• Second iteration for i=1: minimum is nums[1] which is 2; maximum is nums[-2] which is 5. Their sum is 2 + 5 = 7. As 7 is already present in the set, it's not added again.
  • Third iteration for i=2: minimum is nums[2] which is 3; maximum is nums[-3] which is 4. Their sum is 3 + 4 = 7. Again, already present.

Step 4: The set of averages now has distinct sums. After the iterations, our set of averages will be:

1averages = {7}

Step 5: Get the number of unique averages. Finally, we get the unique count by measuring the length of the set averages:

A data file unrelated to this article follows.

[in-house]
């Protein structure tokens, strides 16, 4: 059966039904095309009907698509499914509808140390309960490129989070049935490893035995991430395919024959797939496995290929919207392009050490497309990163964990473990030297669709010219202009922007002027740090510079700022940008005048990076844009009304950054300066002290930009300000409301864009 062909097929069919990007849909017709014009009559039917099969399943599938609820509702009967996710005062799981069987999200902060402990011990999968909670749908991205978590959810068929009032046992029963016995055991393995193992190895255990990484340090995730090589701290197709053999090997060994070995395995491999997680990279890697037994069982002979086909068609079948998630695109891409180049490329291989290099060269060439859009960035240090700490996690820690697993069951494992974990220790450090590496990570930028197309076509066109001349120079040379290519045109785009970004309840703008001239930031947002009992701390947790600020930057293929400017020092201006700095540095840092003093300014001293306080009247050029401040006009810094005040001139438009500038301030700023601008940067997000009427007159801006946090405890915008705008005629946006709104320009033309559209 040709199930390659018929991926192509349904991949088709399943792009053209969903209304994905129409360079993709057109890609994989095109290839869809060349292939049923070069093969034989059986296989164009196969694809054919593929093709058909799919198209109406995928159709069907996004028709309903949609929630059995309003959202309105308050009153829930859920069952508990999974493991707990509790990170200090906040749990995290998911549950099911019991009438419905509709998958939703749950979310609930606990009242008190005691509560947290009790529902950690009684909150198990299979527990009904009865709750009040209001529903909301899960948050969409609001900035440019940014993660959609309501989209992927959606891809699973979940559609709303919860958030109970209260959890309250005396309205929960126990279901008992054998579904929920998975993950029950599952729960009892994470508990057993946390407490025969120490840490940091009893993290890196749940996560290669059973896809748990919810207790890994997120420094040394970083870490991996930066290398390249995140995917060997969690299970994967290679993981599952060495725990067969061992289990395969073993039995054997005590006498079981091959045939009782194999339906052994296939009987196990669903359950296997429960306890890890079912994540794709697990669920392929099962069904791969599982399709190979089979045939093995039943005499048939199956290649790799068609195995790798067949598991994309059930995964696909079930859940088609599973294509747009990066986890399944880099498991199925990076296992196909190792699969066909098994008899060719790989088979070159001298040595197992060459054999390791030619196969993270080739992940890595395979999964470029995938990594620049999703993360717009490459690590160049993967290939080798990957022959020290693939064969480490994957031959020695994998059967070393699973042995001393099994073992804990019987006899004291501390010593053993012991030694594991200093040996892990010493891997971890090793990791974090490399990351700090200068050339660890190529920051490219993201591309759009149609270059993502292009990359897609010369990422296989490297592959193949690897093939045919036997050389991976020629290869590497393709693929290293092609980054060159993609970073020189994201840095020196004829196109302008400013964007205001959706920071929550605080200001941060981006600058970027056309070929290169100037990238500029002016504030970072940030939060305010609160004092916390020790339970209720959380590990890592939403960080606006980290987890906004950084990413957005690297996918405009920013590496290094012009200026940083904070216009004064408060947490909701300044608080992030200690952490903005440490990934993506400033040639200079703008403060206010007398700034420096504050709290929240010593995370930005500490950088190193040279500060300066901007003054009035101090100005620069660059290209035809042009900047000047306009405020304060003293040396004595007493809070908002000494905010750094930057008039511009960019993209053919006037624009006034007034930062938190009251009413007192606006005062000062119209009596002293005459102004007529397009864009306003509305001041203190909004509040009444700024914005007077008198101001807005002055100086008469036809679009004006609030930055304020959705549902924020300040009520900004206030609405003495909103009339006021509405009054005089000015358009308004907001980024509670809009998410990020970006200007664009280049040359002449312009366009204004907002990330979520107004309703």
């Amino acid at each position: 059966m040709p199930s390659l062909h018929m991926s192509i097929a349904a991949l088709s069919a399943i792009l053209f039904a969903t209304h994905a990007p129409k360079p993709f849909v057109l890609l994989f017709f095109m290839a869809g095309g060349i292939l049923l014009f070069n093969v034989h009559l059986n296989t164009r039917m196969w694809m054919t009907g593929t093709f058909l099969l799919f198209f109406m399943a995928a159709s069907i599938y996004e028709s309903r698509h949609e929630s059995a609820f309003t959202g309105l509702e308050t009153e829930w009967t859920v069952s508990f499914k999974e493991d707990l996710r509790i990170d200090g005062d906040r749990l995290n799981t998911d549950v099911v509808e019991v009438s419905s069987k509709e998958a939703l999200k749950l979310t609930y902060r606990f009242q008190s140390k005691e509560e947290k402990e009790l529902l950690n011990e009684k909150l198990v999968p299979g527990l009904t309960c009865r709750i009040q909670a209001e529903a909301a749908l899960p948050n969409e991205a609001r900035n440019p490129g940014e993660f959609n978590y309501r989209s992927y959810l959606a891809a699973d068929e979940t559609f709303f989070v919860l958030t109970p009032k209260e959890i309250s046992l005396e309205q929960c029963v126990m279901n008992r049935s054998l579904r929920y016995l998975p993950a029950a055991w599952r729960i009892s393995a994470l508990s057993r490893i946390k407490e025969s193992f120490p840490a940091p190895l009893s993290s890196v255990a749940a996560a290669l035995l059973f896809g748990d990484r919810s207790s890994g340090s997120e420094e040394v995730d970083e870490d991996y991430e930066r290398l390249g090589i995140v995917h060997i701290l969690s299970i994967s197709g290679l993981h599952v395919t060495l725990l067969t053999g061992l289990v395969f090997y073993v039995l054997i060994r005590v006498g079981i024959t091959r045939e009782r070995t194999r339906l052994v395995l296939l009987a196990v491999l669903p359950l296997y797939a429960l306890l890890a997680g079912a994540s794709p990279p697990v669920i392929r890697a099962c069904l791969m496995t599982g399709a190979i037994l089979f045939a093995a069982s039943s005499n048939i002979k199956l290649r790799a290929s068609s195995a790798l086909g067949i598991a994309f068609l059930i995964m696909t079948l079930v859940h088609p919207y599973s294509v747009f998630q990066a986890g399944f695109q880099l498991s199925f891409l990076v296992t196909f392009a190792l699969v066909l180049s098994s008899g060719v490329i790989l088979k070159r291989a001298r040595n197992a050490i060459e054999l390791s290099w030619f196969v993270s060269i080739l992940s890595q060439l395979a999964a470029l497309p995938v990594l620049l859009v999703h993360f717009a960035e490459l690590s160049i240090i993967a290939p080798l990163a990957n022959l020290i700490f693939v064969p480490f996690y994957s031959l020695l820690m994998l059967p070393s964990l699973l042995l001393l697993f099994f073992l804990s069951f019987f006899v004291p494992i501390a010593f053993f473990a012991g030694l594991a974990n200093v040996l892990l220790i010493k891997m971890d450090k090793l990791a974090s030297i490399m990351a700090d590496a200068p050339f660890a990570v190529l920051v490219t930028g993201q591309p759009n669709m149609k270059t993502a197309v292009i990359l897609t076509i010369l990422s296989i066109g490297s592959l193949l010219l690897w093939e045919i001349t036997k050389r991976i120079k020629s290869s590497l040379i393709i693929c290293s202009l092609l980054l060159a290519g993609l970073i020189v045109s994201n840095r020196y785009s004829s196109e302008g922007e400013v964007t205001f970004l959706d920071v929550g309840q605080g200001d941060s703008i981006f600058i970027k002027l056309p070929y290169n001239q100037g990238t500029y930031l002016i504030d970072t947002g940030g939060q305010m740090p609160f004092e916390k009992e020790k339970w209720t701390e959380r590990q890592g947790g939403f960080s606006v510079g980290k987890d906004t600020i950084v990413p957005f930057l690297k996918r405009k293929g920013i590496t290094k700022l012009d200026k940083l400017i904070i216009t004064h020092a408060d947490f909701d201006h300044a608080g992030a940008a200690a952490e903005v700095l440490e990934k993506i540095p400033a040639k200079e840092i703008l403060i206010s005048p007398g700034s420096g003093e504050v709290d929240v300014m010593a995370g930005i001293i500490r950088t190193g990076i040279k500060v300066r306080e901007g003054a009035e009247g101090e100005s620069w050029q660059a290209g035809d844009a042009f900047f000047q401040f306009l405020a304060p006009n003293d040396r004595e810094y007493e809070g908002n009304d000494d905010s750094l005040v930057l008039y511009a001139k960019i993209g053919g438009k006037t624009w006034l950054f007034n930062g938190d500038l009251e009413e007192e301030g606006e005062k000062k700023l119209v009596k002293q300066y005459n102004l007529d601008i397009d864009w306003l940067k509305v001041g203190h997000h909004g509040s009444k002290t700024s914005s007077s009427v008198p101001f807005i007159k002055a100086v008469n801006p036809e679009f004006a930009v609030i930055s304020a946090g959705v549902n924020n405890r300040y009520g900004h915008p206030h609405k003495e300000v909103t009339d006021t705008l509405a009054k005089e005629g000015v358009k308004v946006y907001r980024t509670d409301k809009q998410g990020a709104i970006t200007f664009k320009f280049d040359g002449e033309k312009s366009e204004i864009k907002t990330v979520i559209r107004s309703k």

1unique_averages_count = len(averages)  # This will be 1

Based on this example, even though we calculated the average (its sum representation) three times, our set contains only one element. Therefore, the number of distinct averages in the nums array we started with is 1.

This example illustrates that the solution approach is efficient and avoids unnecessary complexity by using sorting, taking advantage of the properties of the set, and simplifying the problem into one that can be solved in linear time after sorting.

Solution Implementation

1from typing import List
3class Solution:
4    def distinct_averages(self, nums: List[int]) -> int:
5        # Sort the input list of numbers
6        nums.sort()
8        # Initialize an empty set to store unique averages
9        unique_averages = set()
11        # Calculate the average of each pair of numbers, one from the start